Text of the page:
Worries about vote buying despite Mexican reforms ahead of elections

But the election fraud unit of Mexico’s Attorney General’s Office says that since the campaign officially began March 30 it has opened investigations into 542 complaints that voters were bought off or coerced to vote for a certain candidate.

PRI candidate Enrique Pena Nieto

Political reforms in Mexico have made it much harder to steal an election, officials say. But a lot of people think you can still buy one.

As voters go to the polls Sunday to elect a new president, allegations are flying that candidates are offering money and swag, flouting campaign-spending limits in the process. Most allegations are aimed at the old guard Institutional Revolutionary Party, or PRI, which polls say holds a sizeable lead after being kicked out of the top office by voters 12 years ago.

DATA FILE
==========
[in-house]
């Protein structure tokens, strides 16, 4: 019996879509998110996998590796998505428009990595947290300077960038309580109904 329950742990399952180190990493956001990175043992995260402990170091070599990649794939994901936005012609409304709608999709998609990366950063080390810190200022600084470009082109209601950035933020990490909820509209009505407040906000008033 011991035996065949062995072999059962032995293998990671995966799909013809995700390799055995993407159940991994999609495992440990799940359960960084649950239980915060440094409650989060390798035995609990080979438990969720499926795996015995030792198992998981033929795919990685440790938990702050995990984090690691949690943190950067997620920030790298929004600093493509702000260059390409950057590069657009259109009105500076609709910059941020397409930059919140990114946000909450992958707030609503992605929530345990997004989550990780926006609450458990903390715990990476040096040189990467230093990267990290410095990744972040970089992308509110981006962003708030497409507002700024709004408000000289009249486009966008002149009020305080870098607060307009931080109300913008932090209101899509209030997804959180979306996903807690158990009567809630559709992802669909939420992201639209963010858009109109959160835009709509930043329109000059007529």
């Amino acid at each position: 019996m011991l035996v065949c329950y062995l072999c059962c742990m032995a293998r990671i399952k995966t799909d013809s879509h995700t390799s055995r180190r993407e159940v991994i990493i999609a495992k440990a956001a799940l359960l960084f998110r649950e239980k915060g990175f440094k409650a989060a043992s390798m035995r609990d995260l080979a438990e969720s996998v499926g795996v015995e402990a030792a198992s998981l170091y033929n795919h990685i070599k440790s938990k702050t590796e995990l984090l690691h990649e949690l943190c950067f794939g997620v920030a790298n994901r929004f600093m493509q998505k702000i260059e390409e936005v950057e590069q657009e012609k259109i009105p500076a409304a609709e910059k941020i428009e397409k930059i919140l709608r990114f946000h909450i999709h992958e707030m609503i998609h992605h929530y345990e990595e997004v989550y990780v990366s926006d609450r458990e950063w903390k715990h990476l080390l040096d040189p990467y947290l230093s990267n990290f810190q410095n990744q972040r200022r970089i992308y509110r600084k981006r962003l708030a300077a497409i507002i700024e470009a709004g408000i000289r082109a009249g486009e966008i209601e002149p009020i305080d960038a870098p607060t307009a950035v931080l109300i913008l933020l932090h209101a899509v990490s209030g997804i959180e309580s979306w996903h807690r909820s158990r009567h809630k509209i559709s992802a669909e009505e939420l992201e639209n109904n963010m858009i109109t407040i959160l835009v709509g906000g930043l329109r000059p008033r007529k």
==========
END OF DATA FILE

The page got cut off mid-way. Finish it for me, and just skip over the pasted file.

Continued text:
The PRI held on to Mexico’s presidency for 71 years, using vote-buying and other kinds of fraud when deemed necessary, until it was defeated in 2000 by the National Action Party, or PAN. The PRI claims to have changed, and political reforms instituted since 1988 have made Mexican elections far harder to steal.

But in the latest contest, the PAN accused the PRI candidate Enrique Pena Nieto’s campaign of acquiring about 9,500 prepaid gift cards worth nearly $5.2 million (71 million pesos) to give away for votes.


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